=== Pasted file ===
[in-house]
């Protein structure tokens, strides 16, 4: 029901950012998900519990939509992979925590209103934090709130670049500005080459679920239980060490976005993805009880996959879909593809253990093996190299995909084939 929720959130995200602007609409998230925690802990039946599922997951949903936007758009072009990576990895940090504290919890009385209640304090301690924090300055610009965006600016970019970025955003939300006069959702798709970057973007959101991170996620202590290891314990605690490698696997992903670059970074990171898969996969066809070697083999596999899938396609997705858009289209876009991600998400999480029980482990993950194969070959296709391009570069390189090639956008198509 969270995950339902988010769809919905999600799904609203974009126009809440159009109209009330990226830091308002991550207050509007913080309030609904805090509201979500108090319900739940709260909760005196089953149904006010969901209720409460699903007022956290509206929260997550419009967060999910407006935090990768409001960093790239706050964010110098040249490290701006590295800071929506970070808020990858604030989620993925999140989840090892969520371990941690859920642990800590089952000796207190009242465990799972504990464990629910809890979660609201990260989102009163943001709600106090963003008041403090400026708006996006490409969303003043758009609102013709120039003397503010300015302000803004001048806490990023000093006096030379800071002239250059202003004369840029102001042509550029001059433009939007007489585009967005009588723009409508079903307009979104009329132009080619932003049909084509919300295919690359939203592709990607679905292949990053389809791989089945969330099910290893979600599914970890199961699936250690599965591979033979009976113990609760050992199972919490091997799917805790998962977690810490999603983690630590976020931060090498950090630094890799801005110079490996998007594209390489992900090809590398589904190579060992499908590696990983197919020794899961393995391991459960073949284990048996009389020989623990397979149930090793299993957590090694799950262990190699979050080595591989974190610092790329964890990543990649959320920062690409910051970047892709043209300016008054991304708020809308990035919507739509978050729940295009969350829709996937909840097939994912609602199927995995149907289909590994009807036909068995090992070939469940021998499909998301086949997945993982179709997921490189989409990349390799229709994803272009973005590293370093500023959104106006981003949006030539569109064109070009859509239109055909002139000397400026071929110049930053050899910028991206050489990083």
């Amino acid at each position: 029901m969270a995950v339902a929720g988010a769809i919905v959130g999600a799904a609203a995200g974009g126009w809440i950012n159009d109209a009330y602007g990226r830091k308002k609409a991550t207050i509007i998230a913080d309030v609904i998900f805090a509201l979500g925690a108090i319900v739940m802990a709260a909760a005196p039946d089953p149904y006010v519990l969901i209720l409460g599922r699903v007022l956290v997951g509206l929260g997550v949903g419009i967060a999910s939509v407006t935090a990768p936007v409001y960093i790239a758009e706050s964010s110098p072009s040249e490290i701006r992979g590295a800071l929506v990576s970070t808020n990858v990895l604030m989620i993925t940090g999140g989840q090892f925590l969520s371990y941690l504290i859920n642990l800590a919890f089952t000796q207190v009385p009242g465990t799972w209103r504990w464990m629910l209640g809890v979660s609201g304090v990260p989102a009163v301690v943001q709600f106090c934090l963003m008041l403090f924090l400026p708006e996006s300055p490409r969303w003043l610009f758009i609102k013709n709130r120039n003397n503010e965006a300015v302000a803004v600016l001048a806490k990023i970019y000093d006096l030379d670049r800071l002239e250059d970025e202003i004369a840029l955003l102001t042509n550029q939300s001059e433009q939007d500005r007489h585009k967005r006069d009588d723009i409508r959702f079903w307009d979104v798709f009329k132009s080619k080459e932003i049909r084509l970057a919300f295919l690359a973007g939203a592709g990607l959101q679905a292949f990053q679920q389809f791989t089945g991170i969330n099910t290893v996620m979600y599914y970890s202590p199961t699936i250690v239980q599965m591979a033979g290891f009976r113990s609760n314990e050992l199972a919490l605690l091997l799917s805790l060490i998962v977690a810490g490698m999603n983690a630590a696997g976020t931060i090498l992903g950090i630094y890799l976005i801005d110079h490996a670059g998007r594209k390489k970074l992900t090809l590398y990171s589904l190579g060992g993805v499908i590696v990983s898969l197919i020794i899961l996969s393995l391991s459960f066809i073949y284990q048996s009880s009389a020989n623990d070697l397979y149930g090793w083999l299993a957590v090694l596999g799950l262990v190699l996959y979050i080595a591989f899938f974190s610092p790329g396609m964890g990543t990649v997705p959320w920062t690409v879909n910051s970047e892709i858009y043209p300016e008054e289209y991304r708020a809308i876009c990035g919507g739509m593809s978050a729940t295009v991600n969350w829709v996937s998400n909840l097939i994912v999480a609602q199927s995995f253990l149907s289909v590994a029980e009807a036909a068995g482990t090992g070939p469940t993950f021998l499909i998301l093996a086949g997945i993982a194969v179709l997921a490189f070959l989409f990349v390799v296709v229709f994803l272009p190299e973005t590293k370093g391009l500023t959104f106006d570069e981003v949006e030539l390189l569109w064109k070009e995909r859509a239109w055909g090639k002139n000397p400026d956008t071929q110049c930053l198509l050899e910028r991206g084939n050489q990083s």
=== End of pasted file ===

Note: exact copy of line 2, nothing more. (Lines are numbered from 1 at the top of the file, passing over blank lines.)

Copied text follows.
């Protein structure tokens, strides 16, 4: 029901950012998900519990939509992979925590209103934090709130670049500005080459679920239980060490976005993805009880996959879909593809253990093996190299995909084939 929720959130995200602007609409998230925690802990039946599922997951949903936007758009072009990576990895940090504290919890009385209640304090301690924090300055610009965006600016970019970025955003939300006069959702798709970057973007959101991170996620202590290891314990605690490698696997992903670059970074990171898969996969066809070697083999596999899938396609997705858009289209876009991600998400999480029980482990993950194969070959296709391009570069390189090639956008198509 969270995950339902988010769809919905999600799904609203974009126009809440159009109209009330990226830091308002991550207050509007913080309030609904805090509201979500108090319900739940709260909760005196089953149904006010969901209720409460699903007022956290509206929260997550419009967060999910407006935090990768409001960093790239706050964010110098040249490290701006590295800071929506970070808020990858604030989620993925999140989840090892969520371990941690859920642990800590089952000796207190009242465990799972504990464990629910809890979660609201990260989102009163943001709600106090963003008041403090400026708006996006490409969303003043758009609102013709120039003397503010300015302000803004001048806490990023000093006096030379800071002239250059202003004369840029102001042509550029001059433009939007007489585009967005009588723009409508079903307009979104009329132009080619932003049909084509919300295919690359939203592709990607679905292949990053389809791989089945969330099910290893979600599914970890199961699936250690599965591979033979009976113990609760050992199972919490091997799917805790998962977690810490999603983690630590976020931060090498950090630094890799801005110079490996998007594209390489992900090809590398589904190579060992499908590696990983197919020794899961393995391991459960073949284990048996009389020989623990397979149930090793299993957590090694799950262990190699979050080595591989974190610092790329964890990543990649959320920062690409910051970047892709043209300016008054991304708020809308990035919507739509978050729940295009969350829709996937909840097939994912609602199927995995149907289909590994009807036909068995090992070939469940021998499909998301086949997945993982179709997921490189989409990349390799229709994803272009973005590293370093500023959104106006981003949006030539569109064109070009859509239109055909002139000397400026071929110049930053050899910028991206050489990083």